Ah, childhood! The one time in our lives when we are blissfully free of any responsibilities, right?

Not exactly. In fact, many kids today have more responsibilities than ever before. The advent of “helicopter parenting” combined with tougher laws prohibiting “free-range” child-rearing prior to certain ages has resulted in a generation of children who are more stressed out than their predecessors could have imagined. Once upon a time not too long ago, the street lights coming on were a near-universal sign that playtime was over, and children would head home for dinner. Now, it’s rare for kids under the age of 12 to get any time without direct adult supervision.

While this constant supervision may make our children safer, it doesn’t necessarily assist in their emotional, mental or social development. Indeed, having too much strictly structured time can turn children into adults who are uncomfortable or even incapable of acting independently without direction from others. In the majority of cases, mild social anxiety can result if children are allowed to interact with their peers without guidance — at worst, they may develop anxiety disorders or other mental issues.

Kids need adult guidance, and they do need to learn. That said, there is still wisdom in the saying to let kids be kids. Playtime is just as important as schooling in terms of emotional and social development. Developing a healthy balance between work and play will help your children grow up as healthy, well-adjusted adults.

Remember, School Is Work for Kids

While popular folk wisdom is that children have no responsibilities, this is far from true. Yes, children may not be responsible for paying bills or putting food on the table — however, this does not mean that children do not have any of the stressors of responsibility.

It’s important to remember that school is work for children. If you think sitting and learning for six or seven hours per day isn’t difficult, simply think back to the last three-hour lecture you suffered through in college. How long were you able to remain focused without your mind wandering or your body becoming fidgety? When you throw in a bit of pressure from parents and other relatives, school becomes a very serious business for children indeed.

Add into the equation pressure from family to achieve perfect grades, and it’s no wonder some students get stressed out by schooling, even to the point of suicide. While that recourse is extreme, the fact is that just like having an overly demanding manager at work can lead to loss of morale, parents demanding too much academic rigor of their children destroy the joy of learning for them.

Instead, teach your children to enjoy the learning process. Celebrate their triumphs, and coach them on how to learn from their mistakes if they get a bad grade instead of berating or scolding them. Learning how to overcome adversity teaches a far more valuable lesson than chastisement over a “C” on a report card — or even an “F” on a particular project.

Play Can Be Serious Work

Adequate unstructured play time is every bit as important as schooling and structured activities for healthy child development. Why? Not only does unstructured playtime assist in relieving stress and anxiety in children, but it also teaches them valuable social skills. Playing with their peers teaches children the importance of compromise and fosters a sense of compassion toward others. Anyone who has observed toddlers playing together, for example, can not help to be struck by the way even young children manifest a healthy sense of fairness and care for others.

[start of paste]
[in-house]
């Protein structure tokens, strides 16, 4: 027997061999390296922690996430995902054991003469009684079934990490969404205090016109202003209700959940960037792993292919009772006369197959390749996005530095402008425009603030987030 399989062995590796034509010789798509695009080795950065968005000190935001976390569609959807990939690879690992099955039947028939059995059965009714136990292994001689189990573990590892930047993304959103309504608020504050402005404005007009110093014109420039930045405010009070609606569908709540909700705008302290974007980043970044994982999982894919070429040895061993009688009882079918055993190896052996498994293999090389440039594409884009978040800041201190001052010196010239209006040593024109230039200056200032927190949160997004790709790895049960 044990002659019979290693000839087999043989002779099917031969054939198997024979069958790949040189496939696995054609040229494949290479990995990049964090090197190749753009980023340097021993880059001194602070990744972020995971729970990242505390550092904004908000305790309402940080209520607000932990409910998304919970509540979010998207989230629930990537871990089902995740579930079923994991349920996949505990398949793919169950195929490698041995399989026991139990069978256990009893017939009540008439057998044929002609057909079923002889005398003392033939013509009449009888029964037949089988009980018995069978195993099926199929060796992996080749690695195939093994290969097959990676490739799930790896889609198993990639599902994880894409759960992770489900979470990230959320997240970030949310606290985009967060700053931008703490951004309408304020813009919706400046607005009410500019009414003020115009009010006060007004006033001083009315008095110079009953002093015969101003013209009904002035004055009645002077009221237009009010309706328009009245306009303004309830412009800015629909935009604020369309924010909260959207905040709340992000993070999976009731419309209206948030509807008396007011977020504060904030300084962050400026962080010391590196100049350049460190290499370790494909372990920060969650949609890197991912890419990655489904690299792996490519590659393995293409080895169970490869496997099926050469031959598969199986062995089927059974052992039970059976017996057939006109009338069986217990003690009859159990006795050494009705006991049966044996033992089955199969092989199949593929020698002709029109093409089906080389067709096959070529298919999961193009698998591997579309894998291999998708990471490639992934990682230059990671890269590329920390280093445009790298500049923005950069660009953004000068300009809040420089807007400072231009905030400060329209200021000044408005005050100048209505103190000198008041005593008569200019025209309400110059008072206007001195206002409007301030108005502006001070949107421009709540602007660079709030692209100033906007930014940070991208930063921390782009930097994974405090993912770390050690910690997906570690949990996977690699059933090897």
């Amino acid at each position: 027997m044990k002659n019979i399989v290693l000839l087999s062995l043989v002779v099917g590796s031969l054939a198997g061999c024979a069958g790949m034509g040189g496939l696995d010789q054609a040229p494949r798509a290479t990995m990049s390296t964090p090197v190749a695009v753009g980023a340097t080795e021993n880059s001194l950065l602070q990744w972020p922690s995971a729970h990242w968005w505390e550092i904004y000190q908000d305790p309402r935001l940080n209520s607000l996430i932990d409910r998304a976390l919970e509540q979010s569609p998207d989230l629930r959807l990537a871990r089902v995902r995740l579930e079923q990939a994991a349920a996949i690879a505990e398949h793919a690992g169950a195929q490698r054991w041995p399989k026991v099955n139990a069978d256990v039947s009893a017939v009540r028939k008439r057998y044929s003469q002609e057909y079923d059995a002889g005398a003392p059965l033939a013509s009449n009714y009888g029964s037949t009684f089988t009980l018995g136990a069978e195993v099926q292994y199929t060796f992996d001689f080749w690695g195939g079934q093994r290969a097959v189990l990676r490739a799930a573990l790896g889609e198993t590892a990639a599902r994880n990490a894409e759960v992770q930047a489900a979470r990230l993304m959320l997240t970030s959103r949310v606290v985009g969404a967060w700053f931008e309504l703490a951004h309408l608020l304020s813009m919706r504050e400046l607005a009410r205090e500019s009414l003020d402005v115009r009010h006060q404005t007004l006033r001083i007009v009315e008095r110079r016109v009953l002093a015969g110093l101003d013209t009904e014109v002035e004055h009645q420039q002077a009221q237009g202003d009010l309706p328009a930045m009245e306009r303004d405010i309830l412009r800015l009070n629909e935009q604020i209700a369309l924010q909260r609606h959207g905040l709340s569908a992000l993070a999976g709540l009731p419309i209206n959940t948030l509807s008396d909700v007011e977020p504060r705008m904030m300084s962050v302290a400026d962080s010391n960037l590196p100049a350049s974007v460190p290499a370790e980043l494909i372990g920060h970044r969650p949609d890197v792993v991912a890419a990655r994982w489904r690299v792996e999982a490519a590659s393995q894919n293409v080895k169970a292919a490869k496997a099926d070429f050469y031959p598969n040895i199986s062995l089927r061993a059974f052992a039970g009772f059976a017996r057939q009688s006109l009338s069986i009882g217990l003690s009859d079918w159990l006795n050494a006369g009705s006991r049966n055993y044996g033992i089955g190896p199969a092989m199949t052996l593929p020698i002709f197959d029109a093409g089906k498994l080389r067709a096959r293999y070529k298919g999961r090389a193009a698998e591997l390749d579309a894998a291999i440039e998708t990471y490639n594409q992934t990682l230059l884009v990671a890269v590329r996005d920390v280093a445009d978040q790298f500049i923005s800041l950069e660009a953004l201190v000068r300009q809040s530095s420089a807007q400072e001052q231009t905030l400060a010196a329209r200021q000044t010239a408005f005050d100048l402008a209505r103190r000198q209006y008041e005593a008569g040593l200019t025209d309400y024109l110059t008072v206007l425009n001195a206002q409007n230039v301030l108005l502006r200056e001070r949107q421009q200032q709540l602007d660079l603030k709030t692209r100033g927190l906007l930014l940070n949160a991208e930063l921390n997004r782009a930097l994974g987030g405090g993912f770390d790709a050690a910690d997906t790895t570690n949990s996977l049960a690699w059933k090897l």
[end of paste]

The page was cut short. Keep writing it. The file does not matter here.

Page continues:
Also, unstructured playtime allows children to develop a healthy appreciation for and sense of pride in their unique accomplishments. While it may seem to adults a minor thing when a child makes it across the monkey bars, for example, to a child, it gives them a great sense of pride in their strength.

Unstructured playtime also fosters creativity and cooperation. Children, when given the opportunity, often make up games with their own rules. This teaches them critical thinking skills and also helps them develop methods of cooperating and working with other children.

Make Sure to Create a Healthy Balance of Activities

Not all playtime needs to be unstructured, however. While unstructured time is valuable, it is also critical to expose children to new activities they may not try on their own. Guided activities allow children to explore vastly different interests. In fact, there are many kinds of play, from body movement play to social play to creative and narrative play.

Exposing children to a wide range of play enables them to develop a sense of where their interests lie. Some children take naturally to sports, for example, and are physically gifted. Others love nothing better than to curl up with a good book, paint a picture or even write their own stories. But even physically awkward children benefit from physical activities, just as athletic children benefit from artistic activities now and then. Engaging in different modalities of play also teaches children they do not need to be Serena Williams or Pablo Picasso to take joy in physical or artistic pursuits.

Raising healthy children requires a delicate balance, and it can sometimes seem as if rearing kids is a delicate tightrope walk — but it doesn’t have to be. By exposing your kids to a variety of activities, balancing structured work time with unstructured playtime and allowing children to develop their own interests, you’re helping them grow into healthy, happy and balanced adults.

Jennifer Landis is a mom, wife, freelance writer, and blogger at Mindfulness Mama. She enjoys yoga day, red wine, and drinking all of the tea she can find. Follow her on Twitter @JenniferELandis.





Image courtesy of Allen Taylor.